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In his novel Sandalwood Death, Nobel Prize-winning author Mo Yan lavishes 15 pages on a Qing Dynasty executioner’s self-described “masterpiece”—the slicing death of a handsome young officer, the failed assassin of one of Chinese history’s most corrupt generals. The executioner’s goal is to make precise, even slices that keep the defiant victim alive until the 500th cut. Here’s the first cut:

“Without warning, [Zhao Jia] drove his fist into Qian Xionfei’s chest directly above the heart. Qian’s eyes rolled up into his head, and before the effect of that blow had worn off, with a quick circular motion of the hand holding the knife, Zhao snipped a circle of flesh the size of a bronze coin off of the other the side of Qian’s chest. He had neatly excised one of Qian’s nipples, leaving a wound that looked like a blind man’s eye.”

Little wonder that Mo Yan, who has written a shelffull of novels mostly about the peasants of his native province of Shandong, China, calls himself a storyteller. Controversy surrounds his Nobel Prize because Mo Yan has not been an outspoken critic of the Chinese government (although some of his books were banned initially). Mo Yan, whose chosen pen name means “don’t talk,” says he prefers to let his writing speak for him.

Sandalwood Death, translated from Mandarin by Howard Goldblatt, (University of Oklahoma Press, 2013), is the Homeric tale of a folk opera troupe leader, Sun Bing, who is transformed by the barbarism of the dying Qing Dynasty into the mystical leader of a ragtag army of Righteous Fists. It takes place during the so-called Boxer Rebellion, that moment when Chinese peasants who feared the building of railroads across their ancient landscapes convinced themselves that through martial arts training and purity of mind they would be impervious to the lead bullets of Europeans. When the rebellion is crushed, the reign’s leading executioner, Zhao Jia, is commanded to devise the cruelest, most prolonged death imaginable for its leader.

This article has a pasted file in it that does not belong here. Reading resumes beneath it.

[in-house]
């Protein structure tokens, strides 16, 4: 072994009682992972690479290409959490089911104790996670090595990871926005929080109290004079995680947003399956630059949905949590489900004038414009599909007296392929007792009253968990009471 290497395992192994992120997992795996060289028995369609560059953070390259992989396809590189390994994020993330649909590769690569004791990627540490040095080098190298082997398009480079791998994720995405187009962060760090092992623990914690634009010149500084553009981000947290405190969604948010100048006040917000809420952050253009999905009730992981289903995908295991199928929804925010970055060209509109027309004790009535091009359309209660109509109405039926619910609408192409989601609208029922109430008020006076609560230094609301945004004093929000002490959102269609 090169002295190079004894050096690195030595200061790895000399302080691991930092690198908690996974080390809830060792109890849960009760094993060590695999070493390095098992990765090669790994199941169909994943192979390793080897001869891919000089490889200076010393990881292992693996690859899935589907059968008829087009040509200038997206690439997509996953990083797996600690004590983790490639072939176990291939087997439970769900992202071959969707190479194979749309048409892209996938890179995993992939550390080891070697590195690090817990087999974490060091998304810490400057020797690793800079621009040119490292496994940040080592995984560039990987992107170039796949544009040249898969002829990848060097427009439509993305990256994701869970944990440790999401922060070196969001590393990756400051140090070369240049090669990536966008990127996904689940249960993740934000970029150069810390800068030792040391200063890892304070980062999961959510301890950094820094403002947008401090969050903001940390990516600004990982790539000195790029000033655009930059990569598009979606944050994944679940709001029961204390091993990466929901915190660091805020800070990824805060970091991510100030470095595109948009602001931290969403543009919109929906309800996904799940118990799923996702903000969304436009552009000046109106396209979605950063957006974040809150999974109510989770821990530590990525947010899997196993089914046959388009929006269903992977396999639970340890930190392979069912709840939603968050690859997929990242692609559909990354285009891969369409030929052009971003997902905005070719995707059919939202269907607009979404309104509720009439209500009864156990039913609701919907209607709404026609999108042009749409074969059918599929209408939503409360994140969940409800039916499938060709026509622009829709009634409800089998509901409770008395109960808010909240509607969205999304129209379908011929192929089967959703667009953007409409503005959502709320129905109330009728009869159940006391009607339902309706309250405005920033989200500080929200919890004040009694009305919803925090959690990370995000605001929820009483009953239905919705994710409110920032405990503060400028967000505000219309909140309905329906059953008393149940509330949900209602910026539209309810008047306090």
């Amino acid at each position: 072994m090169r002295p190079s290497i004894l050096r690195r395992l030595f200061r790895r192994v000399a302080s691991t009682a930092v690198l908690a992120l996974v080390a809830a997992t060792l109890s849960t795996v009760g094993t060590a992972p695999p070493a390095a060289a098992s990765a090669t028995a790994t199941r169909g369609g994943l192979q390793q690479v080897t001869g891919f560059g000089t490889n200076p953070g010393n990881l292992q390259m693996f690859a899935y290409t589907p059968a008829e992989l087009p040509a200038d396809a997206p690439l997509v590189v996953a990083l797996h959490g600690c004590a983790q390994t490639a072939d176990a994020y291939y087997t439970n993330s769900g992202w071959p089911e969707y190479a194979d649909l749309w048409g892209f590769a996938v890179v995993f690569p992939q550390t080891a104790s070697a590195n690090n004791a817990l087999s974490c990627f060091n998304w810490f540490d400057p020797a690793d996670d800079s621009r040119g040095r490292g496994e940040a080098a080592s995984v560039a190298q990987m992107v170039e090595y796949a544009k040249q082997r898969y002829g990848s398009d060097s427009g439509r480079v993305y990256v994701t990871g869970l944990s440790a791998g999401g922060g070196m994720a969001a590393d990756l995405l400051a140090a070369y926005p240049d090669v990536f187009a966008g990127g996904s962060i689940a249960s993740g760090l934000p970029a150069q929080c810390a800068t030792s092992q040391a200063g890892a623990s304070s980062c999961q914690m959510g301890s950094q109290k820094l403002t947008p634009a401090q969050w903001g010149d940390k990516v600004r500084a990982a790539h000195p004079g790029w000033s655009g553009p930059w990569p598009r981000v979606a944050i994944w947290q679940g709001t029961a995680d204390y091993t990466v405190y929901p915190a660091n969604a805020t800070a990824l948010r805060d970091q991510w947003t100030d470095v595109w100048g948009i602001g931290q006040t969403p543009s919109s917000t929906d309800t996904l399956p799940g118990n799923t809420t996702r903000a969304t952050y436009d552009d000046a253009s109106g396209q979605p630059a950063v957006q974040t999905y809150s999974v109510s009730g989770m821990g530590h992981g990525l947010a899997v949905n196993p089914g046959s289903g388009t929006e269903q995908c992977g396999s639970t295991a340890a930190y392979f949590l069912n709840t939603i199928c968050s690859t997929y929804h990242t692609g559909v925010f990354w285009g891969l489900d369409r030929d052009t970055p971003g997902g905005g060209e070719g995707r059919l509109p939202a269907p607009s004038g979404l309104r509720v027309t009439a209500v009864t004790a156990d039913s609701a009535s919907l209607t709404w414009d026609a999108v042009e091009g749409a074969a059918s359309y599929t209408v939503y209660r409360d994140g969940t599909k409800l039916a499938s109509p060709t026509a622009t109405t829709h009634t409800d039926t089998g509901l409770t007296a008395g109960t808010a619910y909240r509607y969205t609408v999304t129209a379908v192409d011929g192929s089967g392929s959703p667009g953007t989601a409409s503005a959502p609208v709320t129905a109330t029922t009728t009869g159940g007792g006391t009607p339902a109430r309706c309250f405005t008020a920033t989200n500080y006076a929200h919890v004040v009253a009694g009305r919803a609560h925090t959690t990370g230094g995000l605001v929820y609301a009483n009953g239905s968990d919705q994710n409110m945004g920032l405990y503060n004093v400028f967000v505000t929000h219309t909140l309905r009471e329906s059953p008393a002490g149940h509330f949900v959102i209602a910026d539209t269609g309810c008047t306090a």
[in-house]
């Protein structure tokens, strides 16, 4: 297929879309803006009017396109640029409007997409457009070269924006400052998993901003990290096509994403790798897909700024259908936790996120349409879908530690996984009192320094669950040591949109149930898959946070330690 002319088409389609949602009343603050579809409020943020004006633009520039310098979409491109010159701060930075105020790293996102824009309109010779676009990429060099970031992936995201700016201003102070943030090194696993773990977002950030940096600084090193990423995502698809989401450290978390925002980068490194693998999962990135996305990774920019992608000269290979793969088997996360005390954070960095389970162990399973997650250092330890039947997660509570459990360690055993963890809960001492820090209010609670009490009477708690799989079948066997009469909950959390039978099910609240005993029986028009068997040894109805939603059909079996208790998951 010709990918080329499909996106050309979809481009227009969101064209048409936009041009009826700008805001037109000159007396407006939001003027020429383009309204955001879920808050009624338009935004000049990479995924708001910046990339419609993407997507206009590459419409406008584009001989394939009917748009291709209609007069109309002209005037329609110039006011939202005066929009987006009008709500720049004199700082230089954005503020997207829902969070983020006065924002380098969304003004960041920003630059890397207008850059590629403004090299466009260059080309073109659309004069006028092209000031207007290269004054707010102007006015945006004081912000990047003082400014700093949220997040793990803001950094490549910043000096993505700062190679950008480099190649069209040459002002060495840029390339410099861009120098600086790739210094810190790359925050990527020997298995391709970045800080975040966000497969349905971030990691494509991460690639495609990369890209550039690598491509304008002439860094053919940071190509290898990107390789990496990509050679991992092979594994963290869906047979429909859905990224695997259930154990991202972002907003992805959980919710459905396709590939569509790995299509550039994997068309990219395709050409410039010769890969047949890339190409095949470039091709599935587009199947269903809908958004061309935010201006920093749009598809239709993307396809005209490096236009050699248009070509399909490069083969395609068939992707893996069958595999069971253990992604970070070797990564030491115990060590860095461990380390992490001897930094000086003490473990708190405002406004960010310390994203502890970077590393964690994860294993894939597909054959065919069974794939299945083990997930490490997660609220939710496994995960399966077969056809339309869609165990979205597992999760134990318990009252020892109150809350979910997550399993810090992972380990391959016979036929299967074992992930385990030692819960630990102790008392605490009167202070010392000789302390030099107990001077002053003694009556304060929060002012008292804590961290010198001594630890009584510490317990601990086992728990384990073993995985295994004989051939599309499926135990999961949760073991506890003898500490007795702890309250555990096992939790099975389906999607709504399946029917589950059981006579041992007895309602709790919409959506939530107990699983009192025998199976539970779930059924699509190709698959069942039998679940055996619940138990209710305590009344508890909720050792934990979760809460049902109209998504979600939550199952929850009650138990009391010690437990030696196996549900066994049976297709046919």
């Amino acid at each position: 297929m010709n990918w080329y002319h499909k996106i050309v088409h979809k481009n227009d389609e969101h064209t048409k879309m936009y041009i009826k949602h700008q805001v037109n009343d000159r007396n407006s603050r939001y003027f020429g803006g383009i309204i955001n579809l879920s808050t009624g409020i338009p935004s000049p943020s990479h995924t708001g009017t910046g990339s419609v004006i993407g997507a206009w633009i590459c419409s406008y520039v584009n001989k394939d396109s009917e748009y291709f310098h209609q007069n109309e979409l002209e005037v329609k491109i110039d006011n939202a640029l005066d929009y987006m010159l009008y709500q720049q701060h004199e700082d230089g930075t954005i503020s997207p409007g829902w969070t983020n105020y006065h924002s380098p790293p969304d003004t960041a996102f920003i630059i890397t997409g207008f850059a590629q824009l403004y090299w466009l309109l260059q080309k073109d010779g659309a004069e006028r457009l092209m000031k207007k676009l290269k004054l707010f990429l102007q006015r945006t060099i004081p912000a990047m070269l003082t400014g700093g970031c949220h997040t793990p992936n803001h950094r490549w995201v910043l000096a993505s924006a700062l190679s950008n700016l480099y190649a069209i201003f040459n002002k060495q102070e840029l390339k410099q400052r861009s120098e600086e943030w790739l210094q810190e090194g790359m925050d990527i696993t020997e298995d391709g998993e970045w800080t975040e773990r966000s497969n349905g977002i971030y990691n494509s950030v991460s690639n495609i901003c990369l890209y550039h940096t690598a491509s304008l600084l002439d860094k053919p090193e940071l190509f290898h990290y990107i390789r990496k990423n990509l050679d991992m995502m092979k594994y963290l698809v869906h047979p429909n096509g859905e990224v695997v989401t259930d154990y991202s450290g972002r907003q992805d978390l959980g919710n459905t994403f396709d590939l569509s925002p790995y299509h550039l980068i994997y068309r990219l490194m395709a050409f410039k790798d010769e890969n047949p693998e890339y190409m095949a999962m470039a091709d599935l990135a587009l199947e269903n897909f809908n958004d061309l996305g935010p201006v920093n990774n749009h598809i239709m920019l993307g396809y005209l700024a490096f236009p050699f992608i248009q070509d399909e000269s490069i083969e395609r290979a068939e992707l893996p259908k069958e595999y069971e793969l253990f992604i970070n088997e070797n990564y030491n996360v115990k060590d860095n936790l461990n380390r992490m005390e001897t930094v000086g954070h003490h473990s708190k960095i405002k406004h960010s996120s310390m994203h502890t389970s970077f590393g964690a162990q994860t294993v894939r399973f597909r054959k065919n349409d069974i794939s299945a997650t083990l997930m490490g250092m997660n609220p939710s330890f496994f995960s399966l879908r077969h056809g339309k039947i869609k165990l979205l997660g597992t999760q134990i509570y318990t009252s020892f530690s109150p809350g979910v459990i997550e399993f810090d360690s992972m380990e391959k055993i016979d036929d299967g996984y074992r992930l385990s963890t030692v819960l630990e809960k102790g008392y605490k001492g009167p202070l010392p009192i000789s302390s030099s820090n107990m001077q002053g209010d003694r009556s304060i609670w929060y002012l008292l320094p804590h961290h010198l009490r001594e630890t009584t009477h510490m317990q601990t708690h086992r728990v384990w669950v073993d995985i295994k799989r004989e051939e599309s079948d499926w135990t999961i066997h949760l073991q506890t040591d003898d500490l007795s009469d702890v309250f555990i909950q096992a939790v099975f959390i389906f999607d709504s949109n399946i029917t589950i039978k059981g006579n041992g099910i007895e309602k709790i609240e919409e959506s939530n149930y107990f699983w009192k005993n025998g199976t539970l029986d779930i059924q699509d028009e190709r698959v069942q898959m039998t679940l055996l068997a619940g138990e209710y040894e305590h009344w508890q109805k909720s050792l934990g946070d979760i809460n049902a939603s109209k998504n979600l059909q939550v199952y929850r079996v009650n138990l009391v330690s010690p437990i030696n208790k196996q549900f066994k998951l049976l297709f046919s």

He relishes the challenge. Over a long career Zhao Jia figures he’s beheaded a thousand common thieves and out-of-favor court officials. His small, red, claw-like hands can make a pan of water boil.

But here’s the joke, albeit a very black one: all the executions are told from the point of view of the executioner, who by long tradition bears the title “Grandma,” and who longs to turn his despised trade into an art form. Grandma Zhao believes, “The finest play ever staged cannot compete with the spectacle of a public slicing.”

Here is the execution by Yama’s Hoop of a young eunuch, with lovely eyes, who stole his aging emperor’s gold-barreled fowling piece. As the Emperor and his court look on, a gleaming iron hoop is alternatively tightened and loosened around the young man’s head. When the youngster quietly pleads with his executioner to “make it quick” Grandma Zhao thinks to himself, “At a time like this, who cares what he wanted?” The young eunuch’s chilling howls are ignored, but when he shits his pants, it’s time to bring the act to its conclusion, lest the stink reach the Emperor’s nose.

Mo Yan, whose earlier novel Red Sorghum Clan became an international hit film directed by Zhang Yimou and starring Gong Li, cannot understand why no director has yet to seek the movie rights to Sandalwood Death.

The real wonder is why no contemporary Mozart has taken the story to the opera stage where it belongs. The made-for-opera plot has starring roles for five principals, each driven by unfettered passion and notions of filial duty. There’s the beautiful Meiniang, who makes her living selling fatty dog meat and strong spirits; her simple-minded husband, whom she is cuckolding; her lover, the feckless Magistrate, who must carry out the execution of her father; her father, the opera singer turned rebel; and, of course, the executioner, Grandma Zhao, who is revealed to be the father of Meiniangs’s husband. Got all that? Just keep glancing at your playbill.

Each tells his or her story via virtuoso flashbacks. Strong smells of fatty dog meat and worse, the shrieks of torture and the Shandong folk opera chorus’ cat-like howls and hisses, and richly drawn characters sweep the reader along to the awful, tragic, and foregone climax. But the meaning of this story that makes a mockery of senseless cruelty, if any, is left securely to the reader’s own imagination.

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